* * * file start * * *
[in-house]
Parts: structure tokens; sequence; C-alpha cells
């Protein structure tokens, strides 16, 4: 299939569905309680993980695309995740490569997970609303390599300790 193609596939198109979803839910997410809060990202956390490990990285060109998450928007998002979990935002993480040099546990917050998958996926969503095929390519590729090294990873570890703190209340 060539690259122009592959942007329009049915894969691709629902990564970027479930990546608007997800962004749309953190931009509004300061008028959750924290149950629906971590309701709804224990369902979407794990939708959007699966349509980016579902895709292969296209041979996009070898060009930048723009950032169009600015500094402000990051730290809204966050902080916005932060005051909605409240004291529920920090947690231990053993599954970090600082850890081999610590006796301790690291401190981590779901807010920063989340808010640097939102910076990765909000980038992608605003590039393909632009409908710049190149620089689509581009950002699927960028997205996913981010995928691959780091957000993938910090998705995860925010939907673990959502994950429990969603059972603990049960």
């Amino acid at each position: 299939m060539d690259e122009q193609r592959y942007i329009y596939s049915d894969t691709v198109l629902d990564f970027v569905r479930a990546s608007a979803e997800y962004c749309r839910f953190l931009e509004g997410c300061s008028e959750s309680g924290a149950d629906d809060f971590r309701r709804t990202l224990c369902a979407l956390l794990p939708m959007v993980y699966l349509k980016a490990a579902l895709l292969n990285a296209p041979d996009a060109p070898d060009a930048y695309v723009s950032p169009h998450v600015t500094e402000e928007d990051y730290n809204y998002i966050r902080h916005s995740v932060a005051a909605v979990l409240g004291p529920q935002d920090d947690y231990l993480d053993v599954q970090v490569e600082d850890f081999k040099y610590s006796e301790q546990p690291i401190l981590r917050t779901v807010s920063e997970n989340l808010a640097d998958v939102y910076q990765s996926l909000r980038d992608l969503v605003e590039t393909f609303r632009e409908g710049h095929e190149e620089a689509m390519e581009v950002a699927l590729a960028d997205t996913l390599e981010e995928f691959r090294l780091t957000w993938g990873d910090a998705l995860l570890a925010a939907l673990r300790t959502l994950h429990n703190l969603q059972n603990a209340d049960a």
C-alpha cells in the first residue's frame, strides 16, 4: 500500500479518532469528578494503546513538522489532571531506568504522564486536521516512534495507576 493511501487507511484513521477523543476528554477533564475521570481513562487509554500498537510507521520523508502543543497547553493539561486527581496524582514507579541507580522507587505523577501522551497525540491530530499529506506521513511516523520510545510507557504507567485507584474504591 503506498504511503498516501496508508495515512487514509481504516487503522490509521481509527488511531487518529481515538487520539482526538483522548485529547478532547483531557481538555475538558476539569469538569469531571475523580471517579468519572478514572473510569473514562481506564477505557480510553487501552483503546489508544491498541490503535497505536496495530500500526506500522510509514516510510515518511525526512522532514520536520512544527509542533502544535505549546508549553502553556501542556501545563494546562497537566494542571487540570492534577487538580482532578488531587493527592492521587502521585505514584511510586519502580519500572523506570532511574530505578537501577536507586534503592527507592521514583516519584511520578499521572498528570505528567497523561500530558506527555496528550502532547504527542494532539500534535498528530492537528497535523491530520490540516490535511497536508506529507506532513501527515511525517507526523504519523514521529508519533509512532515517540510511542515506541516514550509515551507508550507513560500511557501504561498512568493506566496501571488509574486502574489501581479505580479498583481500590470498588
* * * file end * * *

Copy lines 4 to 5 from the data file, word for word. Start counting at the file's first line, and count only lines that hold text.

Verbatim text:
């Amino acid at each position: 299939m060539d690259e122009q193609r592959y942007i329009y596939s049915d894969t691709v198109l629902d990564f970027v569905r479930a990546s608007a979803e997800y962004c749309r839910f953190l931009e509004g997410c300061s008028e959750s309680g924290a149950d629906d809060f971590r309701r709804t990202l224990c369902a979407l956390l794990p939708m959007v993980y699966l349509k980016a490990a579902l895709l292969n990285a296209p041979d996009a060109p070898d060009a930048y695309v723009s950032p169009h998450v600015t500094e402000e928007d990051y730290n809204y998002i966050r902080h916005s995740v932060a005051a909605v979990l409240g004291p529920q935002d920090d947690y231990l993480d053993v599954q970090v490569e600082d850890f081999k040099y610590s006796e301790q546990p690291i401190l981590r917050t779901v807010s920063e997970n989340l808010a640097d998958v939102y910076q990765s996926l909000r980038d992608l969503v605003e590039t393909f609303r632009e409908g710049h095929e190149e620089a689509m390519e581009v950002a699927l590729a960028d997205t996913l390599e981010e995928f691959r090294l780091t957000w993938g990873d910090a998705l995860l570890a925010a939907l673990r300790t959502l994950h429990n703190l969603q059972n603990a209340d049960a």
C-alpha cells in the first residue's frame, strides 16, 4: 500500500479518532469528578494503546513538522489532571531506568504522564486536521516512534495507576 493511501487507511484513521477523543476528554477533564475521570481513562487509554500498537510507521520523508502543543497547553493539561486527581496524582514507579541507580522507587505523577501522551497525540491530530499529506506521513511516523520510545510507557504507567485507584474504591 503506498504511503498516501496508508495515512487514509481504516487503522490509521481509527488511531487518529481515538487520539482526538483522548485529547478532547483531557481538555475538558476539569469538569469531571475523580471517579468519572478514572473510569473514562481506564477505557480510553487501552483503546489508544491498541490503535497505536496495530500500526506500522510509514516510510515518511525526512522532514520536520512544527509542533502544535505549546508549553502553556501542556501545563494546562497537566494542571487540570492534577487538580482532578488531587493527592492521587502521585505514584511510586519502580519500572523506570532511574530505578537501577536507586534503592527507592521514583516519584511520578499521572498528570505528567497523561500530558506527555496528550502532547504527542494532539500534535498528530492537528497535523491530520490540516490535511497536508506529507506532513501527515511525517507526523504519523514521529508519533509512532515517540510511542515506541516514550509515551507508550507513560500511557501504561498512568493506566496501571488509574486502574489501581479505580479498583481500590470498588